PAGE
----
Medicine (MD/DO)
Aminopenicillin Uses

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Aminopenicillin Uses

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Aminopenicillin Uses

Aminopenicillins are antibiotics that belong to the penicillin family. Like penicillins, aminopenicillins are beta lactam antibiotics, which work by inhibiting bacterial cell wall synthesis. They are classified as bactericidal agents. Aminopenicillins have a broader spectrum of activity than penicillin and are not degraded by acid hydrolysis and can therefore be administered orally. Aminopenicillins are susceptible to beta lactamase, which is why they are often given with beta-lactamase inhibitors like clavulanic acid. Aminopenicillins are used to treat most gram positive infections and some gram negative infections such as E coli and H influenza. Common aminopenicillins include ampicillin and amoxicillin. Adverse reactions include hypersensitivity reactions, ampicillin rash when given to patients with Epstein barr mononucleosis, and pseudomembranous colitis.

Ampicillin is a beta lactam antibiotic in the aminopenicillin family. It can be used for gram positive organisms and limited gram negative bacteria. It can sometimes cause a rash if accidentally used for patients with mononucleosis.


This is a popular beta lactam antibiotic used for infections such as otitis media, skin infections, and strep throat. It is susceptible to degradation by beta lactamase producing bacteria, and is therefore combined with beta lactamase inhibitors like clavulanic acid and given orally.


Aminopenicillins are useful against shigella, which is a common cause of bacterial diarrhea worldwide. Transmission is via contaminated food and water, but also via direct person-to-person contact. Shigella has a high virulence; as few as 10-100 bacteria can cause disease because the organism can survive the stomach's acidic environment. Administration of antibiotics can prolong the duration of excretion of non-typhoidal salmonella.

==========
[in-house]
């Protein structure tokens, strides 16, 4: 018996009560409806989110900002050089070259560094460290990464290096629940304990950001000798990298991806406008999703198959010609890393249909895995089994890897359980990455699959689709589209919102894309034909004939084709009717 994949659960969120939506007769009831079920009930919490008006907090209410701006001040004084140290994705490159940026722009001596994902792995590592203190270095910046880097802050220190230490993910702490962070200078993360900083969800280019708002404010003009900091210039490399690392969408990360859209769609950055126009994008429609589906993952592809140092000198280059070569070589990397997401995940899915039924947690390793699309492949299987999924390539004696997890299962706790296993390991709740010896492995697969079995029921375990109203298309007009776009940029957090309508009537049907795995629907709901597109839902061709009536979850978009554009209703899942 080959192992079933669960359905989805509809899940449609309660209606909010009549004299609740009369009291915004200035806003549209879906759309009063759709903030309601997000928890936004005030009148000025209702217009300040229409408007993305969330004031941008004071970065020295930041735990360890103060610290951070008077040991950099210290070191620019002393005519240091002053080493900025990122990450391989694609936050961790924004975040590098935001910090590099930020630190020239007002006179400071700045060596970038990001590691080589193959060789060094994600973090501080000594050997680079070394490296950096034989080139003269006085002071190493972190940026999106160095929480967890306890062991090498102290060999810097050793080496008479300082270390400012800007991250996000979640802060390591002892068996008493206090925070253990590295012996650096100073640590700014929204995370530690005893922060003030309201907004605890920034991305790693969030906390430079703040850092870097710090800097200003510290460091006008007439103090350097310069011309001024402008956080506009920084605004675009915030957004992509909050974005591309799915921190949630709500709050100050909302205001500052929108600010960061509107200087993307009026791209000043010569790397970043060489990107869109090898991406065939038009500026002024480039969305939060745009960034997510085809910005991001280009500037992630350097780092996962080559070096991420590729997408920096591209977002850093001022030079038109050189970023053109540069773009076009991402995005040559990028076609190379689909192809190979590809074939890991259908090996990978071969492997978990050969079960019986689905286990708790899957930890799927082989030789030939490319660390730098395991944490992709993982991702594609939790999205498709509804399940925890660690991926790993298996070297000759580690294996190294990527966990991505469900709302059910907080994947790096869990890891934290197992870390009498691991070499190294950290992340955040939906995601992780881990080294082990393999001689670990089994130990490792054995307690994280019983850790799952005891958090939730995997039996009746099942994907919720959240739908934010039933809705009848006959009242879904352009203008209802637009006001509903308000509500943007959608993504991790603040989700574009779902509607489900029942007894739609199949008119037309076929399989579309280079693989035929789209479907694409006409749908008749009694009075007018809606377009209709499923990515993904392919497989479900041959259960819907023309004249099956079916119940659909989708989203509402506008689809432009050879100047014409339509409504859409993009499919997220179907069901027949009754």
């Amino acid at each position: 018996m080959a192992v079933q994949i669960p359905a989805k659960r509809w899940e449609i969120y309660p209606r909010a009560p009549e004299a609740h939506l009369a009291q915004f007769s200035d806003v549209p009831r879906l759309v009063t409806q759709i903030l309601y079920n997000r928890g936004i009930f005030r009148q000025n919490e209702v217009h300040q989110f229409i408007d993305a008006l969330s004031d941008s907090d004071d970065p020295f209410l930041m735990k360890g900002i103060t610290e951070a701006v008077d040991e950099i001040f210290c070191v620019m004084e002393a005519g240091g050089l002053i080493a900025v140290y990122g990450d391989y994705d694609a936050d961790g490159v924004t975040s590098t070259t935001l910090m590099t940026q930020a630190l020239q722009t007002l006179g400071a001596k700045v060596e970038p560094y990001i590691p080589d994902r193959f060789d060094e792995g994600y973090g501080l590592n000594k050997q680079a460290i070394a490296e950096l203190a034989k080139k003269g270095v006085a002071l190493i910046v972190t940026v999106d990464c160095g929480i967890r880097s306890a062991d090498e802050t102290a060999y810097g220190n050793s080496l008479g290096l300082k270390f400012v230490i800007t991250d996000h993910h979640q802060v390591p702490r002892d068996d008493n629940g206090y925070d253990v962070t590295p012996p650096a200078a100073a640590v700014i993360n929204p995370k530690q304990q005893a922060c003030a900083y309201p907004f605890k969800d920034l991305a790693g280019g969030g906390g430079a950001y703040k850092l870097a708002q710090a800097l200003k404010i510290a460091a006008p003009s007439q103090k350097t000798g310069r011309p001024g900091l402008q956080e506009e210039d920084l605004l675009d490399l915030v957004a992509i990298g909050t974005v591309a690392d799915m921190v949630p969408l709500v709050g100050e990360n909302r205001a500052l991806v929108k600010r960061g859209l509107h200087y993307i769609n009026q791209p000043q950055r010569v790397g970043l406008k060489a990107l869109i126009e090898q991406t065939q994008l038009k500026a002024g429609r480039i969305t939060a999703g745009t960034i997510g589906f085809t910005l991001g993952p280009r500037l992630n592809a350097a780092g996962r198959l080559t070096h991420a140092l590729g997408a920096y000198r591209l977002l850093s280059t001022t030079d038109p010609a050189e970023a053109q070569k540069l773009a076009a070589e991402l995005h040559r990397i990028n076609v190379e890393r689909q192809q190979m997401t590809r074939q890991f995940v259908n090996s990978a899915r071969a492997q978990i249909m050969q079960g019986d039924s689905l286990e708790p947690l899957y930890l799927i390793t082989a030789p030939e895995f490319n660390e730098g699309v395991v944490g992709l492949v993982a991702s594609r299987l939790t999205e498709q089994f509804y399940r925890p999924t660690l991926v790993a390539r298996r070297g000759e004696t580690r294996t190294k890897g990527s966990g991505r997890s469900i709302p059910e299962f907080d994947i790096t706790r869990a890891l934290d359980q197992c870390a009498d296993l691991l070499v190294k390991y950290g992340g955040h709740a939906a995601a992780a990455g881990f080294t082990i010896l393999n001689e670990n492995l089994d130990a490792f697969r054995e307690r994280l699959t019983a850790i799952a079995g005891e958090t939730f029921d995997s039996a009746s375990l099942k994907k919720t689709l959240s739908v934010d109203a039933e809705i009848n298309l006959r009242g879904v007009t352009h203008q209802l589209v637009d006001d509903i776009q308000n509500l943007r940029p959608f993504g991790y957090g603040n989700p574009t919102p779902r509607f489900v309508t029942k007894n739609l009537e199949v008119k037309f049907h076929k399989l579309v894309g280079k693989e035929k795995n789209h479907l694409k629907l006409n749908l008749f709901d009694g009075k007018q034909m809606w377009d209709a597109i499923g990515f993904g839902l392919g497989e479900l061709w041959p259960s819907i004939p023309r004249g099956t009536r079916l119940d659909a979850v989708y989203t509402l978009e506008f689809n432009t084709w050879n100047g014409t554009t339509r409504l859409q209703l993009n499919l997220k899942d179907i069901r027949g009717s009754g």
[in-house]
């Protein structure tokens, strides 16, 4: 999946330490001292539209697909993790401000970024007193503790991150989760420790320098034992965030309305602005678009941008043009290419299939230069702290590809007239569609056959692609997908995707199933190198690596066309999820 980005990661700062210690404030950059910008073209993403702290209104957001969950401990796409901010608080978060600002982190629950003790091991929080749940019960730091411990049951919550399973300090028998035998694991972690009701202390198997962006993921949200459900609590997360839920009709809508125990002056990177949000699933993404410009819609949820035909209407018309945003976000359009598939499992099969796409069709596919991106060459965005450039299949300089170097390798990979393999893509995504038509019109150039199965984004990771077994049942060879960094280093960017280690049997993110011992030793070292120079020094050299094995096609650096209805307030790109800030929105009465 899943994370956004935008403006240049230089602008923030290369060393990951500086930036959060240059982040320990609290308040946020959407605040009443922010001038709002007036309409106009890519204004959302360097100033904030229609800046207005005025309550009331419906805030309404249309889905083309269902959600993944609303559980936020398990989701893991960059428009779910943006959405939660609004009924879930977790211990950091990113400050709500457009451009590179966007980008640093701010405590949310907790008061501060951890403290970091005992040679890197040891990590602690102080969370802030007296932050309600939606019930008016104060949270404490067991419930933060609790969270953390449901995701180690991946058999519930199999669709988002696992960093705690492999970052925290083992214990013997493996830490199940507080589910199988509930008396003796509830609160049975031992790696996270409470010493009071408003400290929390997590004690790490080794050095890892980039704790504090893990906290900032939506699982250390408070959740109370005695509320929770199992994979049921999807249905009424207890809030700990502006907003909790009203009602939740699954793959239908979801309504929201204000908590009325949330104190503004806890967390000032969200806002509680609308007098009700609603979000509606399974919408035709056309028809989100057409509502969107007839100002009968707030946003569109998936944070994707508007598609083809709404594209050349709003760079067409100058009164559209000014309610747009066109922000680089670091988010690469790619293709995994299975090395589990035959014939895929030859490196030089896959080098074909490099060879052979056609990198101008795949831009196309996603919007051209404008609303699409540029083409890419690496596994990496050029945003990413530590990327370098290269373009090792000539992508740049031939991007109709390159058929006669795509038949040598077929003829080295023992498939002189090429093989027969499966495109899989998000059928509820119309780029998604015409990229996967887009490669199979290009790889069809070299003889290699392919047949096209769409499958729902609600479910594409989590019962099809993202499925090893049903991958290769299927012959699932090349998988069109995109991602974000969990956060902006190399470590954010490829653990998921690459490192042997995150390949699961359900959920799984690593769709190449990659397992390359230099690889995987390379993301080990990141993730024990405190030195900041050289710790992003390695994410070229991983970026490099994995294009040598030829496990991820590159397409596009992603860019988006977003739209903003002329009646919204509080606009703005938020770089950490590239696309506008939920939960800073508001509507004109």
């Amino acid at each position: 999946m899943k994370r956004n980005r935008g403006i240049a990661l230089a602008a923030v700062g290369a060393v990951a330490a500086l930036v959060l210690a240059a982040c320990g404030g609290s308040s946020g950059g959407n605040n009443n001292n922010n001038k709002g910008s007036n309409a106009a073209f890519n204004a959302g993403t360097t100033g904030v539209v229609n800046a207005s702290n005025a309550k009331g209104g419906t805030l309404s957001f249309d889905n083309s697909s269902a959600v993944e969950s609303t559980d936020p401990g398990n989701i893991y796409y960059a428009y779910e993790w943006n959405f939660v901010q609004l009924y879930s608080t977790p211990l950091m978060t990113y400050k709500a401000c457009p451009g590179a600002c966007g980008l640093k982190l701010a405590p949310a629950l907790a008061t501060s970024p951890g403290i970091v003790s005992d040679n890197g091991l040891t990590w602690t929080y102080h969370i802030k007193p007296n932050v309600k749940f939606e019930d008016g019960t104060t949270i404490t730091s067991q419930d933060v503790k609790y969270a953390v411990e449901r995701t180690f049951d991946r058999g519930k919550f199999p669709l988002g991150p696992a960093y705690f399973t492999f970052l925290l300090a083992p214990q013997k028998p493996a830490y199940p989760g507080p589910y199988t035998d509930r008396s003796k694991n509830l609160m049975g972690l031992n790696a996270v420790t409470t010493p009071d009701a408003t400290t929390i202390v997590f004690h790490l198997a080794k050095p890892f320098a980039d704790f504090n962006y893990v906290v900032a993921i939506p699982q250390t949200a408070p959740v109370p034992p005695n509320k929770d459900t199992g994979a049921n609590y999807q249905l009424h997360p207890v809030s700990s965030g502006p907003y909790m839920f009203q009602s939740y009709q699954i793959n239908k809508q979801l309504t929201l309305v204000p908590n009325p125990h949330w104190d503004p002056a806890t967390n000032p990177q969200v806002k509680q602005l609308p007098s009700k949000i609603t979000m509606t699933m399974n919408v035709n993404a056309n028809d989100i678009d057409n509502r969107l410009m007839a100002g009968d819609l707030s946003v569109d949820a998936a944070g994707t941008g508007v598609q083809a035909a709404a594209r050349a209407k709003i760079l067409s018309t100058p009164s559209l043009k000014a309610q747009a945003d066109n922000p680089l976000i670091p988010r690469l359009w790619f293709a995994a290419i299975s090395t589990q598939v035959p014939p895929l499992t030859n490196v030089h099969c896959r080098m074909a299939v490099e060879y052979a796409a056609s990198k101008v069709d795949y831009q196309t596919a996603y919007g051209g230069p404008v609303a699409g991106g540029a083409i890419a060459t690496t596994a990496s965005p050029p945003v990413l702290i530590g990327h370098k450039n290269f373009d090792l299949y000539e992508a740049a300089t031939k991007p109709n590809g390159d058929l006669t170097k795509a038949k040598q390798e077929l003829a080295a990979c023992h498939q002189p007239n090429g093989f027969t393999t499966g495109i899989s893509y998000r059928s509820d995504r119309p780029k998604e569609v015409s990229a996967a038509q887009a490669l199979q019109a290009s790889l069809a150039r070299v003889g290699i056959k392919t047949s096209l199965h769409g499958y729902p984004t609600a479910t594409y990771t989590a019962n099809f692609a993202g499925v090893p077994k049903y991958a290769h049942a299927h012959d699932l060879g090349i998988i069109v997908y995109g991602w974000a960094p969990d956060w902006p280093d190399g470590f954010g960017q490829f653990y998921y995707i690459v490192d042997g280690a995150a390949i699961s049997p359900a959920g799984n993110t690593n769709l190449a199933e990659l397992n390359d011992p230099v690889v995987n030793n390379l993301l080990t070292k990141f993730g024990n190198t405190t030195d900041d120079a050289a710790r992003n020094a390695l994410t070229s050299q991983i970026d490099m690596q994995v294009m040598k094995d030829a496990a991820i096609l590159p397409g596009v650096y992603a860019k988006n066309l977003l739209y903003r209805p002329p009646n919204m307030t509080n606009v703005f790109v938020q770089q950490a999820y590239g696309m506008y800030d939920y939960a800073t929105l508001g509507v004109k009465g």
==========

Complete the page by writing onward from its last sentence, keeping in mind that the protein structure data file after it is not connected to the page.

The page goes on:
Haemophilus Influenzae
Heme-man in Flute

Haemophilus influenzae is a gram negative coccobacilli that can cause several diseases including meningitis, pneumonia, otitis media, and epiglottitis.


Salmonella are classified within the Enterobacteriaceae family of the Gram negative bacilli. Salmonella is often classified into Salmonella typhi and nontyphoid Salmonella, mostly commonly Salmonella enteritidis. Salmonella enteritidis is a common cause of gastrointestinal disease in the US although antibiotics are preferably not given for this type of infection.

Listeria Lizard

Listeria monocytogenes is a gram positive bacilli that causes the infection listeriosis, which occurs primarily in newborns, the elderly, and the immunocompromised. Individuals commonly have flu like symptoms and if the organism spreads to the nervous system, can cause meningitis. Pregnant women are especially susceptible to disease and can cause intrauterine or cervical infections that cause spontaneous abortion or granulomatosis infantiseptica. Listeria is also the third most common cause of meningitis in newborns as the infants are exposed to the bacteria during transvaginal delivery.


Enterococci are gram positive cocci that were previously classified as Group D streptococcus due to Lancefield group D classification. Important clinical infections caused by Enterococcus species include urinary tract infections and subacute endocarditis. An important feature of this genus is a high level of antibiotic resistance. Many enterococci are intrinsically resistant to beta lactam antibiotics and resistance to vancomycin (VRE) has been increasing in the last few decades.

Proteus Mirabilis

A gram negative bacilli that is facultative anaerobic with swarming motility and urease presence. It cannot metabolize lactose on MacConkey agar. It is most commonly known for causing nosocomial infections. It can alkalinize urine and lead to struvite crystal formation in the urine and lead to large kidney stones. It can also cause other infections of the skin and lungs.

E. Coli

Escherichia coli, commonly abbreviated E. coli, is a gram negative bacilli often found as normal flora in the intestines. Most E. coli strains are harmless but pathogenic strains can cause disease including food poisoning, neonatal pneumonia and meningitis, septic shock, and UTIs.


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